The period between Saul driving David out of the royal court and Saul and Jonathan’s deaths on the battlefield at the end of 1 Samuel is the least well known part of David’s life and career. It is also the time when the characterization of David as a “man after God’s own heart” is most challenging to maintain. Under the threat of Saul’s repeated attempts to kill him, David flees to the wilderness of Judah, a geologically forbidding territory. The landscape ranges from brush-covered hills all the way down to the Dead Sea, inhospitable terrain from start to finish. This is the region to which those seeking to hide from the authorities, for various reasons, have often gravitated. This is where the rebels fled during the Jewish revolt against Rome, to Masada; where the self-proclaimed messiah Bar Kochba and his followers hid; where the Qumran community went to establish themselves in opposition to the priestly leadership in Jerusalem; where many monasteries have been built to find seclusion. We should thus not be surprised that when David arrives there, he surrounds himself with a group of unsavory characters: “everyone who was in straits and everyone who was in debt and everyone who was desperate” (1 Sam 22:2).
Although David and his men are portrayed as simply trying to survive in the wilderness, it is telling that none of the inhabitants of the scattered settlements in Judah were particularly enthusiastic about having him around. On multiple occasions, David arrives in a region only to have its inhabitants immediately inform Saul of David’s whereabouts: “If your majesty has the desire to come down, come down, and it will be our task to deliver [David] into your majesty’s hands” (1 Sam 23:20). These episodes seem to undermine to a certain extent the attempt of the biblical authors to convince us that all Israel loved David, to the point even of wanting him as king; it seems that a good portion of Israel, even David’s home territory of Judah, didn’t want him even as a neighbor.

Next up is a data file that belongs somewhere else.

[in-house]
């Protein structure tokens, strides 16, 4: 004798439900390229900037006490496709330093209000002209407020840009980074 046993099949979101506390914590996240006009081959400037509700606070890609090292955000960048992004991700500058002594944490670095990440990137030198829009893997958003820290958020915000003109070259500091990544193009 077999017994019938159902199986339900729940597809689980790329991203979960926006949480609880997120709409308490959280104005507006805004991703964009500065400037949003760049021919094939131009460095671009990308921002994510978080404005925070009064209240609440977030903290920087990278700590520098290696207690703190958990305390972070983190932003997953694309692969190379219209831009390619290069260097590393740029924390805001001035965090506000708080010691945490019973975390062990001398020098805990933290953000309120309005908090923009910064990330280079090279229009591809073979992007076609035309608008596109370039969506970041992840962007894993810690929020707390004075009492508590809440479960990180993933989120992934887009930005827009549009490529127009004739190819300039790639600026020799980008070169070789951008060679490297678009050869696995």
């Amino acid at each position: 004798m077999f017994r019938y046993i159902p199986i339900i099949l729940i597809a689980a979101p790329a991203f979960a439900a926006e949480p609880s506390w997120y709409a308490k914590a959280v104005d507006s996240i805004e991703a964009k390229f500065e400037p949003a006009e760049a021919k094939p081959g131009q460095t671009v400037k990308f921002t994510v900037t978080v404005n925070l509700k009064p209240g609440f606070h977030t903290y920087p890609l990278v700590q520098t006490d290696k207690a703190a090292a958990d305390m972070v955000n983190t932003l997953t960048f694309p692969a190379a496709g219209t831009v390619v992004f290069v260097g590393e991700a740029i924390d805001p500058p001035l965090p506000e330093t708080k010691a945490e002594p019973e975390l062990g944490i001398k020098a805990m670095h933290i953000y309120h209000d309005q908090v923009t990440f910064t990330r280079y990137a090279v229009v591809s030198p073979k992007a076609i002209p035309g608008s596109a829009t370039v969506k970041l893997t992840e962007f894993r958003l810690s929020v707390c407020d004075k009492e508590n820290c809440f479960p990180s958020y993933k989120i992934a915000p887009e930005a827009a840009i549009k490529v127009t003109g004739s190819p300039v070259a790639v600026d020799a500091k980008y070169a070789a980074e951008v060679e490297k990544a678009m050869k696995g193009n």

David and his men are the closest approximation we have in the Bible to a well-known ancient Near Eastern social group known as the hapiru. Throughout the ancient Near East in the second and first millennia BCE we have reports of this group, the membership in which can be tricky to pin down. Hapiru seems to have been a word not for an ethnic collective, but rather for bands of social outcasts that organized themselves militarily. The hapiru would occasionally raid towns and cities, and sometimes were hired as mercenaries. They were almost invariably looked down on, in large part probably because they had no established homeland, or were not welcome in what had once been their native regions. This description fits David and his men very well. It should be noted that many scholars have tried to make an etymological connection between hapiru and “Hebrew,” raising the possibility that the marker “Hebrew” speaks to the semi- nomadic origins of the Israelites. Although this identification is often challenged, it is noteworthy that even in the Bible the term “Hebrew” is almost always a label used by foreigners of Israel, rather than by Israel of itself.
The story that best exemplifies this role for David and his band of ne’er-do-wells is 1 Samuel 25, the encounter with Nabal and Abigail. Nabal, we are told, is an immensely wealthy man. David sends some of his men with a message: “Your shepherds have been with us; we did not harm them, and nothing of theirs has gone missing…please give your servants and your son David whatever you can” (1 Sam 25:7–8). This is, not to put too fine a point on it, a protection racket worthy of any modern mafia. Nabal, to his credit (though also to his misfortune), declines, insulting David as a runaway slave. David’s response is equally recognizable as that of a mob boss: “David said to his men, ‘Gird on your swords’” (25:13). And David, with four hundred armed men, approach Nabal’s home, intending, even by David’s own admission, to kill Nabal and all his men. Regardless of how positively we may view David, and regardless of how desperate he and his men may be imagined to have been, this is hardly the behavior of a “man after God’s own heart.”